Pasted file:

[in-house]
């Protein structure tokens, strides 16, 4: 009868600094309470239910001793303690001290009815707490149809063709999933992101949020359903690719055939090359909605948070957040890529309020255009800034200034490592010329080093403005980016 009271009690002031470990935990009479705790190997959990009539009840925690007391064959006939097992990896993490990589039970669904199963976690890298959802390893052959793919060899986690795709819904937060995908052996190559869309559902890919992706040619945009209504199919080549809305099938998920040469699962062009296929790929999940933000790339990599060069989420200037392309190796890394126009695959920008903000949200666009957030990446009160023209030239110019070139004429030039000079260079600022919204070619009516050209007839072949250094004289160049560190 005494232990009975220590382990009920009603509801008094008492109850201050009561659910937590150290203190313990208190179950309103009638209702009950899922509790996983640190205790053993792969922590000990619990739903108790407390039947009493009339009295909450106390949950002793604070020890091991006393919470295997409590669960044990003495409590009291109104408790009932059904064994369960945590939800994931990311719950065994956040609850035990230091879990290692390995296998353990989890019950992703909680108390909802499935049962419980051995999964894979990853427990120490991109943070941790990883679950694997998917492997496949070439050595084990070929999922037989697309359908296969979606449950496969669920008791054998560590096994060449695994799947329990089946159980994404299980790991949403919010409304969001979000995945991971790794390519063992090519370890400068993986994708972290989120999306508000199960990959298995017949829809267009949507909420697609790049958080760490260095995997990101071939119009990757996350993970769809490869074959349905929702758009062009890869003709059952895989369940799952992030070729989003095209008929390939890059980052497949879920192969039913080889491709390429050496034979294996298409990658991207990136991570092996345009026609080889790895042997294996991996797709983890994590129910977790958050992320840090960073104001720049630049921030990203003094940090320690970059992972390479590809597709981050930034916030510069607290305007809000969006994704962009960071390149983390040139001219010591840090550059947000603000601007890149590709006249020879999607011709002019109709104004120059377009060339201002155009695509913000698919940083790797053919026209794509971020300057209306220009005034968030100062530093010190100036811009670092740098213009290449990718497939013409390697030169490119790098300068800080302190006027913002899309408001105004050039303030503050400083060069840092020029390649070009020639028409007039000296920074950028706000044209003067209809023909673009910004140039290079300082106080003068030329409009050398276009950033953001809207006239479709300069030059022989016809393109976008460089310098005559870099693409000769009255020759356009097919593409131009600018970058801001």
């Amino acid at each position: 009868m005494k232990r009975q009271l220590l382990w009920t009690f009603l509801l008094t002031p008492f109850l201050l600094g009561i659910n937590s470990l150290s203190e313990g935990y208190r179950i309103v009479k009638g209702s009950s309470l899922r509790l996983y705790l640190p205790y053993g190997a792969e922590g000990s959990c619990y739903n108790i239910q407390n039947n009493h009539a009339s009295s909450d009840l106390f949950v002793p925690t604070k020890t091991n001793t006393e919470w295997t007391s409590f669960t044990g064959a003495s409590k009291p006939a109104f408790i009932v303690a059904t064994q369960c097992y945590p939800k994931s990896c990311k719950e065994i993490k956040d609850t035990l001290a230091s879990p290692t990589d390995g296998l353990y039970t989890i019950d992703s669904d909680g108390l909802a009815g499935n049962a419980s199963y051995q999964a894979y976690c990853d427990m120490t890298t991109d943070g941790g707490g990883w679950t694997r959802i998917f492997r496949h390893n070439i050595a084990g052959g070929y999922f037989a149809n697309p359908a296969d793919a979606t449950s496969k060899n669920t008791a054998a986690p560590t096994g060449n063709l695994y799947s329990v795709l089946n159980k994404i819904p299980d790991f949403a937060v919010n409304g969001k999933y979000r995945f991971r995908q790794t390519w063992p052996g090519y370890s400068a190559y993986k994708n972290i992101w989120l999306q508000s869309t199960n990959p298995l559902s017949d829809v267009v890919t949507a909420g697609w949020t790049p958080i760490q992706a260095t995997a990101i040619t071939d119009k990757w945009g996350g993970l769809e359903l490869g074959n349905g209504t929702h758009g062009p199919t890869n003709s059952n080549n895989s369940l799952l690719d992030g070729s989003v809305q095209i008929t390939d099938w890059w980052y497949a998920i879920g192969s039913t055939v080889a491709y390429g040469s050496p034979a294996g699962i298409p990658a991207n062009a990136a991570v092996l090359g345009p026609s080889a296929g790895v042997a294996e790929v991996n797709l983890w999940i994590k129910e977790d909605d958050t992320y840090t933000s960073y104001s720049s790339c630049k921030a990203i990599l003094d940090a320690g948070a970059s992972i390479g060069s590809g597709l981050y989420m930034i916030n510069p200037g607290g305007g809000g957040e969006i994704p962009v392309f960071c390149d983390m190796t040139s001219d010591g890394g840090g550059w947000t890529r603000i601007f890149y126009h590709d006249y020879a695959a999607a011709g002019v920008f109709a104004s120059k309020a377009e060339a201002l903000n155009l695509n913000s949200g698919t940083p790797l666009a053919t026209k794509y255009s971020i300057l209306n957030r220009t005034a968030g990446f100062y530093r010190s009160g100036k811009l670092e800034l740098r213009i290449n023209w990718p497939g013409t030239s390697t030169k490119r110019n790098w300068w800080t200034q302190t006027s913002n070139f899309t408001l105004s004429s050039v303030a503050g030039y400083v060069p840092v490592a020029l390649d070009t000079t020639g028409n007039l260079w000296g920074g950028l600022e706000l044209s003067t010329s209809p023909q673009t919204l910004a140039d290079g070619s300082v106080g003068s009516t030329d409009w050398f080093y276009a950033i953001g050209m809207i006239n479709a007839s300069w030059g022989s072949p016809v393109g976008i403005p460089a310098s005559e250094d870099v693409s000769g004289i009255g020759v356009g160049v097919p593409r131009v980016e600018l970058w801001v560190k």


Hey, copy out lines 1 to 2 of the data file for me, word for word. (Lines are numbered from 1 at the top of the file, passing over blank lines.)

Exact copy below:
[in-house]
């Protein structure tokens, strides 16, 4: 009868600094309470239910001793303690001290009815707490149809063709999933992101949020359903690719055939090359909605948070957040890529309020255009800034200034490592010329080093403005980016 009271009690002031470990935990009479705790190997959990009539009840925690007391064959006939097992990896993490990589039970669904199963976690890298959802390893052959793919060899986690795709819904937060995908052996190559869309559902890919992706040619945009209504199919080549809305099938998920040469699962062009296929790929999940933000790339990599060069989420200037392309190796890394126009695959920008903000949200666009957030990446009160023209030239110019070139004429030039000079260079600022919204070619009516050209007839072949250094004289160049560190 005494232990009975220590382990009920009603509801008094008492109850201050009561659910937590150290203190313990208190179950309103009638209702009950899922509790996983640190205790053993792969922590000990619990739903108790407390039947009493009339009295909450106390949950002793604070020890091991006393919470295997409590669960044990003495409590009291109104408790009932059904064994369960945590939800994931990311719950065994956040609850035990230091879990290692390995296998353990989890019950992703909680108390909802499935049962419980051995999964894979990853427990120490991109943070941790990883679950694997998917492997496949070439050595084990070929999922037989697309359908296969979606449950496969669920008791054998560590096994060449695994799947329990089946159980994404299980790991949403919010409304969001979000995945991971790794390519063992090519370890400068993986994708972290989120999306508000199960990959298995017949829809267009949507909420697609790049958080760490260095995997990101071939119009990757996350993970769809490869074959349905929702758009062009890869003709059952895989369940799952992030070729989003095209008929390939890059980052497949879920192969039913080889491709390429050496034979294996298409990658991207990136991570092996345009026609080889790895042997294996991996797709983890994590129910977790958050992320840090960073104001720049630049921030990203003094940090320690970059992972390479590809597709981050930034916030510069607290305007809000969006994704962009960071390149983390040139001219010591840090550059947000603000601007890149590709006249020879999607011709002019109709104004120059377009060339201002155009695509913000698919940083790797053919026209794509971020300057209306220009005034968030100062530093010190100036811009670092740098213009290449990718497939013409390697030169490119790098300068800080302190006027913002899309408001105004050039303030503050400083060069840092020029390649070009020639028409007039000296920074950028706000044209003067209809023909673009910004140039290079300082106080003068030329409009050398276009950033953001809207006239479709300069030059022989016809393109976008460089310098005559870099693409000769009255020759356009097919593409131009600018970058801001």